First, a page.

- Cyclists: rich or poor? One difference in Brazil is that cycling is associated with transportation for the poor. In Europe cyclists can equally be middle class, wealthy or working class. In fact amongst young, well educated city dwellers car ownership can be unfashionable and more associated with poorer neighbourhoods farther out in the suburbs. Some people I know have bicycles worth 3 times more than a car, some people will spend £3000-4000 on a good bicycle whereas you can get a reasonable secondhand car for £1000. With this in mind I was surprised to speak with a government official in Porto Alegre at a transport forum. I asked why is it so difficult to cycle to the shopping centres, there are no cycle lanes, no safe way to arrive or anywhere to enter the gate and no obvious or secure place to park a bicycle. His answer was that it is the free market, the private companies who build the shopping centres don't cater for bicycle riders because the shops are aiming to sell to the people with money who travel by car. It's a chicken and egg situation because I know of plenty of well off youngsters in Brazil who want to cycle but are too frightened.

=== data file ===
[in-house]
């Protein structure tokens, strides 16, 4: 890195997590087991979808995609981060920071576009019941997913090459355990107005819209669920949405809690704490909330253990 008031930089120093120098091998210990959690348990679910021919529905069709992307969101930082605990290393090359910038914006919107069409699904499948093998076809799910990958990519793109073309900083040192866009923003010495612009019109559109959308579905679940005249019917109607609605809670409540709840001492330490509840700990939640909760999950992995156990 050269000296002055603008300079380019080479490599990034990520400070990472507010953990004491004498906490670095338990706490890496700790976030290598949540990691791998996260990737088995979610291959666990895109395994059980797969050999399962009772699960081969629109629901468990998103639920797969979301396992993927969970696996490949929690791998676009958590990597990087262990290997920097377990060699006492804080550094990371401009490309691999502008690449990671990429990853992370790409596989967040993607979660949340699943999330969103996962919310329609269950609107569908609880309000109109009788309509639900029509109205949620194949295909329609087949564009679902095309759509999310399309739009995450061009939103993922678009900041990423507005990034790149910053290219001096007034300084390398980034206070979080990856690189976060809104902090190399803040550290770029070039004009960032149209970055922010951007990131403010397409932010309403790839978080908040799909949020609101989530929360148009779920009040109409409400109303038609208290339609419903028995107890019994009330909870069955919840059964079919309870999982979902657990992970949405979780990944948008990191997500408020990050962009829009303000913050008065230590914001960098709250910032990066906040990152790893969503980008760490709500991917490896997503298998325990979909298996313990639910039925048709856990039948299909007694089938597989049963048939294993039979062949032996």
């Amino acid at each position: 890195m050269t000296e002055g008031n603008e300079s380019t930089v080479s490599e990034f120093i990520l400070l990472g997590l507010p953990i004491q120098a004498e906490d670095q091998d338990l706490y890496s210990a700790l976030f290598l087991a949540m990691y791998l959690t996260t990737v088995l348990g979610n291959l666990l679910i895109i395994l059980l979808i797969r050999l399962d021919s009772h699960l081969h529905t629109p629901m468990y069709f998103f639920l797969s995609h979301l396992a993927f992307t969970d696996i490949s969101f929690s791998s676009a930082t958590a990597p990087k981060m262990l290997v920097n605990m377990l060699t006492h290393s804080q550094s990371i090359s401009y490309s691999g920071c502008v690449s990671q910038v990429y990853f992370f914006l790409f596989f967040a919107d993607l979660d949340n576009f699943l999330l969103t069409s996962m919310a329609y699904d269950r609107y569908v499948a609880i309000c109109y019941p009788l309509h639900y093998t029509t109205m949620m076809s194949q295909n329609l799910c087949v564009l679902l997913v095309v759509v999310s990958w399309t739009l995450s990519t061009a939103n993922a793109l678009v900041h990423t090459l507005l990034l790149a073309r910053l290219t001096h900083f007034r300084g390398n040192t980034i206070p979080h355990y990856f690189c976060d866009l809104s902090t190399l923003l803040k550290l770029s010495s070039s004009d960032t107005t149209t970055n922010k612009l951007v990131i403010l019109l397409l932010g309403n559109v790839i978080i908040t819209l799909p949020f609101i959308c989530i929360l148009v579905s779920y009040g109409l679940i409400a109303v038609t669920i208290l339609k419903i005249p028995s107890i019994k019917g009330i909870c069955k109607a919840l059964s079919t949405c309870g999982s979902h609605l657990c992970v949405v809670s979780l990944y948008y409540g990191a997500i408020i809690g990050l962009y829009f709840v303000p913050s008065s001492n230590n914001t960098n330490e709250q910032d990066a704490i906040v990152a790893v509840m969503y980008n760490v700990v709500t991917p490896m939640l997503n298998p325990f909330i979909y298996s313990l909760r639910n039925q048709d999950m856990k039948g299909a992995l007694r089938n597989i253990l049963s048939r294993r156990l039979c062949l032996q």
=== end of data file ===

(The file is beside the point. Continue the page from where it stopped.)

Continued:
- A democratic system of transport. One memorable sight in Munich was an eldery couple travelling by metro late at night, about midnight, with a picnic hamper. Obviously they were returning from a day trip. As people age, they naturally start to lose their reaction times, motor functions and/or eye sight sufficiently so they become unsafe to drive, or simply start to dislike driving, as it is stressful at certain times and in certain places. A study in the USA showed how the quality of live deteriorates extremely rapidly when people can no longer drive. (reference pending) Teenagers who are not yet allowed to drive and people with mobility problems or other disabilities are excluded, put in danger or made to suffer by the transport system in Brazil. A democratic society should allow all its citizens to dislocate around the city equally. I saw on the TV news in Brazil that approximately 80% of government spending on transport goes towards road infrastructure for motorised transport. However only 20%-30% of the population are car owners, you could argue that the majority of the population use this infrastructure in the form of buses, but bus transport in the big cities is unacceptably inefficient and most customers/citizens are unsatisfied with the quality.